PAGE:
Polanyi claims that market society emerged through what he calls a “double movement.” The first movement occurs when governments try to separate markets from communities through mercantilism, which he defines as the freedom to produce merchandise without political or social constraints (Polanyi 1944, 37 and 187) . To develop a market society, states need to buy land, labor and money, or what he calls “inventions” (Polanyi 1944, 137). However, because land, labor, and money are always embedded in social relations, a fully independent market is impossible (Polanyi 1944, 172). Therefore, separating inventions from the category of social relations creates divisions in society.

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To avoid the eventual abolition of society, Polanyi argues that a second movement emerges to replace the market in social relations (Polanyi 1944, 137). The destruction of society caused by property leads to different organizations that oppose three artificial products, namely: workers at work (Polanyi 1944; 105); landowners and peasants (Polanyi 1944, 94); and the trading class for money (Polanyi 1944, 113). He suggests that in the end these groups will end up going beyond their narrow goals, to protect society as a whole and to restore false products in society (Polanyi 1944, 139 and 151).

While Polanyi elaborated on goods, the non-economic dimensions of activity were best described by Max Weber. Weber uses the concept of social closure to explain the social impact of capital. According to him, social closure is a way of drawing independent boundaries and creating a special identity with the aim of controlling economic and social opportunities. First define open and closed relationships. The relationship is open if “the administrative system does not deny participation to anyone who wants to participate and is really in a position to do so”, while it is closed if, according to “the meaning of the subject and binding practices, the participation of certain people”. excluded, limited or conditioned’ (Weber 1978a, 343).

Because social closure prevents competition, Weber argues that there is often a “competitor group [that] assumes some characteristic that can be recognized outside of another (actual or potential) group of competitors: race, language, religion, domestic or social origin, lineage, residence, etc.—as a reason for trying to exclude” (Weber 1978a, 342). He also adds that “it does not matter that what is the characteristic selected in the individual case: whatever is said is easily taken advantage of” (Weber 1978a, 342) As Weber says, “the aim is always to close social and economic opportunities to outsiders.” These resources are not open to outsiders, and if they get the opportunities that are normally given to insiders, then “the old. monopolistic organization is doomed” (Weber 1978a, 343).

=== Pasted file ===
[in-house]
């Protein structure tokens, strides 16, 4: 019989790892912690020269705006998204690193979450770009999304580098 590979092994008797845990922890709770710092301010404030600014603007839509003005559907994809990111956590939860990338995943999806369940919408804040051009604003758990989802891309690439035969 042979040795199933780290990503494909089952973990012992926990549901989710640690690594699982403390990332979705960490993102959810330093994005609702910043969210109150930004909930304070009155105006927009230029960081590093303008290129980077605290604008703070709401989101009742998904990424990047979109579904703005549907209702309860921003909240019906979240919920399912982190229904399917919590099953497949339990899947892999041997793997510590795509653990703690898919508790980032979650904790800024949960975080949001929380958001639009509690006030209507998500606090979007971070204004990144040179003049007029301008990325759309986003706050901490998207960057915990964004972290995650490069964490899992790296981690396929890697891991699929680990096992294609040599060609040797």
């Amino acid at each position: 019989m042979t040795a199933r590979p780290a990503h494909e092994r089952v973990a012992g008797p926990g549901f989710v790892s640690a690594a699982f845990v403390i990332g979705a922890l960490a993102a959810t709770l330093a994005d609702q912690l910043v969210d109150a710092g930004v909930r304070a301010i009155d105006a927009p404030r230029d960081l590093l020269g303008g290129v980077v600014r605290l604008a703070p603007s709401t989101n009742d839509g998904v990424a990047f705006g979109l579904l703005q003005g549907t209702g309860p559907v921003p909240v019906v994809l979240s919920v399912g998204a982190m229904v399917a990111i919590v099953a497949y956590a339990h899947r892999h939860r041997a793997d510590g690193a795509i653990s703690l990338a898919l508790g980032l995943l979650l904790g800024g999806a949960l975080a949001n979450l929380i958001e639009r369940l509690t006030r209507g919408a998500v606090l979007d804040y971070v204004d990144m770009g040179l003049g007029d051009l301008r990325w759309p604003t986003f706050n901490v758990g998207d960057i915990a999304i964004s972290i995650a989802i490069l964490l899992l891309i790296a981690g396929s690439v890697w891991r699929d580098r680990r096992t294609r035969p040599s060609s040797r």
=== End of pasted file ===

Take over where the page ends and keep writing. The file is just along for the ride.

Philippines Halts New Online Casinos As China Urges Crackdown

President Rodrigo Duterte has made claims over the South China Sea in exchange for better relations with China and greater access to its capital (Camba 2017). Online gambling is an important part of the growth of Chinese capital in the Philippines. After taking office in June 2016, Duterte created the “Philippine Offshore Gambling Operations” (POGO), a new law that allows online gambling companies to set up shop in major cities such as Makati, Pasay and Paranaque ( IBON 2020). Prior to the POGO initiative, online gambling businesses could only be opened in areas controlled by investment promotion agencies, which were usually located in real estate processing centers or special gambling sites. economic zones (SEZs) away from cities. Although there is no direct connection between the ban on the South China Sea and the flow of online gambling capital, some companies were already there during the first administration of Aquino III, which opposed China’s maritime claims, and the Chinese state actively discourages host countries from hosting online. gambling. – A Chinese official told me in a 2018 interview that the Philippines’ decision to drop claims over the South China Sea limits China’s ability to pressure the Philippines to ban online gambling. In addition, improved relations between the two countries have resulted in a large inflow of foreign investment from Chinese tourists and foreigners, allowing online gambling companies to expand their supply chain. of workers and hiring other Chinese companies that do not play their services (Camba and Magat 2020, 12) ). Today, Duterte continues to protect online gambling companies as current and former Chinese citizens pour billions into the industry. The online gambling industry is a worthy subject to test for the Chinese capital in the Philippines because the industry’s huge profits, new technologies, and extensive legal powers show how the differences in How do geography, industry, property, internet and calendar play a role in planning? great power.

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The Philippine Amusement Gambling Corporation (PAGCOR), the government company tasked with regulating gambling in the country, has registered 60 online gambling companies operating under the investment scheme. of POGO (PAGCOR 2019). Most of the investment came from foreign financial institutions such as British Virgin